Meet 5 exceptional USC Dornsife Olympic athletes
The University of Southern California has produced more Olympic medalists than any other university in the country, with alumni representing 65 countries at the games and medaling in some 30 different sports.
The USC Dornsife College of Letters, Arts and Sciences has been home to many of these stars, who raced along USC’s tracks or splashed through its swimming pool while also studying for their degree.
As we gear up for the 2021 Olympics in Tokyo, we take a look at five of these exceptional Trojan athletes.
Olympic athlete, POW, man of faith
Louis Zamperini ’40. (Photo: Courtesy of USC Libraries Special Collections.)
Immediately after enrolling at USC as a physical education major, Louis Zamperini ’40 began training for the 1936 Berlin Olympics. He placed eighth in the 5,000-meter run. Zamperini’s hopes of a repeat Olympics performance were dashed with the outbreak of World War II.
He joined the United States Air Force as a bombardier. In 1943, his plane crashed into the Pacific Ocean, killing most of the crew. For 47 days, Zamperini and two other survivors floated adrift before washing ashore on the Marshall Islands, where they were taken prisoner by the Imperial Japanese Army.
Zamperini was eventually released and received a hero’s welcome back home in Los Angeles. After struggling with PTSD, Zamperini found relief in Christianity and spent the rest of his life preaching forgiveness. In 1998, he sent a letter to the Japanese prison warden who had tortured him stating he had forgiven him.
Roar of the crowd
Jeff Float ’83.
At the age of one, Jeff Float ’83, a psychology alumnus, contracted viral meningitis and lost most of his hearing. He learned to read lips and eventually wore a digital hearing aid, but childhood classmates often taunted him for his speech. Float found purpose in the swimming pool, ultimately winning gold in the 4×200 freestyle relay swimming event at the 1984 Olympics in L.A.
Emerging from the water with his teammates after the meet, Float could hear the dull roar of 17,000 screaming fans. “It was the first time I remember hearing distinctive cheers at a meet,” says Float, who was the first legally deaf American athlete to nab a medal in the games.
Superstitious Super Felix
Felix Sanchez ’01. (Image Source: WikiCommons.)
Psychology alumnus Felix Sanchez ’01 might be as well-known for his flair on the track as for his incredible speed. A flashing red bracelet adorned his wrist during races in the early 2000s, a motivating souvenir from the 2000 Sydney Olympics when he failed to advance to the finals. He auctioned the bracelet off for charity after winning a gold medal in the 400-meter hurdles at the 2004 Athens games.
At the 2012 London games where he won gold again, he pulled out a photo of his grandmother from behind his racing bib after crossing the finish line. He’d promised to win a medal in her honor after she died while he competed in the 2004 Olympics.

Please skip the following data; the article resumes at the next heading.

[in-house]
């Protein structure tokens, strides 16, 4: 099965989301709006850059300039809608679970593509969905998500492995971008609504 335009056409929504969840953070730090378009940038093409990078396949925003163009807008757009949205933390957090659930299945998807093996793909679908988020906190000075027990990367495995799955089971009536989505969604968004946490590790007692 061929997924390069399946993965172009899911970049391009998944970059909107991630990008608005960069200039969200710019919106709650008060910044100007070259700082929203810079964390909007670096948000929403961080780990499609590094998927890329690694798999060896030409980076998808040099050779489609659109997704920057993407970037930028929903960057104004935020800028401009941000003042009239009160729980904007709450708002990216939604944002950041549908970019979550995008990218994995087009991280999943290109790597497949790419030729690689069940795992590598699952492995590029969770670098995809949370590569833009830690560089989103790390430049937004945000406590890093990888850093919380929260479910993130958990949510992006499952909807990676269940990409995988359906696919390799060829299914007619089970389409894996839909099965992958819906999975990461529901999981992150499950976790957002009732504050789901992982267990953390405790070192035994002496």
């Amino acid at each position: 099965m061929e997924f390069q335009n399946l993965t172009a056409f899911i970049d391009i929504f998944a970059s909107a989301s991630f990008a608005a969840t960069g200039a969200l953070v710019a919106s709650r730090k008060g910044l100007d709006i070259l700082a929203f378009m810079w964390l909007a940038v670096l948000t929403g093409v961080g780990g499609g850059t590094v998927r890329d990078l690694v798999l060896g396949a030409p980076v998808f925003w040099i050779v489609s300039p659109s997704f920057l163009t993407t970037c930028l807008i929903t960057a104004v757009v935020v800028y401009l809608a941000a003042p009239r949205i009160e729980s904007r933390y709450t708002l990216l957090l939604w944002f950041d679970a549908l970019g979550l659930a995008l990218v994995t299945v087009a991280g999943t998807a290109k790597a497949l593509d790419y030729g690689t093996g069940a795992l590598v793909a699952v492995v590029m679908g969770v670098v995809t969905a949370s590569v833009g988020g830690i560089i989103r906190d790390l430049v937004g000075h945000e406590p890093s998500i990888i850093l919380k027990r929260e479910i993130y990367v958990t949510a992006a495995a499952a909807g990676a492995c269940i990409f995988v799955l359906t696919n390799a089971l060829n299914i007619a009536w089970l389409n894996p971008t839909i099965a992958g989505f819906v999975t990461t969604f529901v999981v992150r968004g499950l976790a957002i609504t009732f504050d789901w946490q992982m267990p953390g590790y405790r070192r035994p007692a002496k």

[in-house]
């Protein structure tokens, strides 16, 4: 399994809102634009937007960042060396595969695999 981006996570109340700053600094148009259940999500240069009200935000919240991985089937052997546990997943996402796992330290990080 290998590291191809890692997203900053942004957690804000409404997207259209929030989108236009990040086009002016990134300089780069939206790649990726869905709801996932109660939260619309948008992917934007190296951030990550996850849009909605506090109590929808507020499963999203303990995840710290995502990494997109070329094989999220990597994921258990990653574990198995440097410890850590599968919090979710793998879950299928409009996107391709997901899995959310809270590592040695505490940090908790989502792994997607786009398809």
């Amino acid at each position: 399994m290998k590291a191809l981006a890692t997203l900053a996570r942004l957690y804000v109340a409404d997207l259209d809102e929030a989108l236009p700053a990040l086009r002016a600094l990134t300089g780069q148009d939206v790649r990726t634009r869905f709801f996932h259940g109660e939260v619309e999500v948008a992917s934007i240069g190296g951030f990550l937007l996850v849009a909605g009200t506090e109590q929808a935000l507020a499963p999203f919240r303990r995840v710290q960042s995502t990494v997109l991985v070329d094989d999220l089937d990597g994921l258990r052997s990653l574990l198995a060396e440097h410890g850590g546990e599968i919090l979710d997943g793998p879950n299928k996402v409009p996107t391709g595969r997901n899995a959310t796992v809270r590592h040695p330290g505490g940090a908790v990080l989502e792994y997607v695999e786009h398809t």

Sanchez is a beloved hero in his home country of the Dominican Republic, where the nation’s largest sports stadium is now named after him.
Nia Ali ’11. (Photo: Cameron Spencer/Getty Images.)
Just a year before the 2016 Rio de Janeiro Olympics, Nia Ali ’11, a psychology alumna, gave birth to her first child. The decision to become pregnant in the prime of her track career was met with considerable skepticism by critics and consternation by her sponsor, Nike, who docked her pay for sitting out part of the season.
Fifteen months later, Nia qualified for the Olympics and took a victory lap around the track with her infant son on her shoulders. She was soon on the Olympics podium in Brazil accepting a silver medal in the 100-meter hurdles.
Ali hoped to compete in the Tokyo Olympics, but as the pandemic pushed the games farther out, she decided to focus instead on having another child with her partner, fellow track star and USD Dornsife alumnus Andre de Grasse ’16. She told Yahoo! Sports she holds no regrets and plans to continue her career.
“I want people to understand you can balance track and motherhood,” Ali says. “Having a baby doesn’t have to hold you back from achieving your goals.”
The Iron Lady
Katinka Hosszu ’12. (Image Source: Wiki Commons.)
When the games begin this summer, you’ll be able to watch a USC Dornsife Olympian who has already competed at four other Olympics. Hungarian swimmer Katinka Hosszu ’12, a psychology major, has been competing in the Olympics since she was 15.
She’ll no doubt pose a considerable challenge to her rivals. Hosszu is the first swimmer to hold world records in all five individual medley events at the same time. She’s also the first swimmer to have won a million dollars in prize money. Forbes considers her Hungary’s most valuable athlete.
Dubbed “The Iron Lady” for her steely reserve and stamina in the pool, she’s one of many USC Dornsife Olympians to keep your eye on during this summer’s games.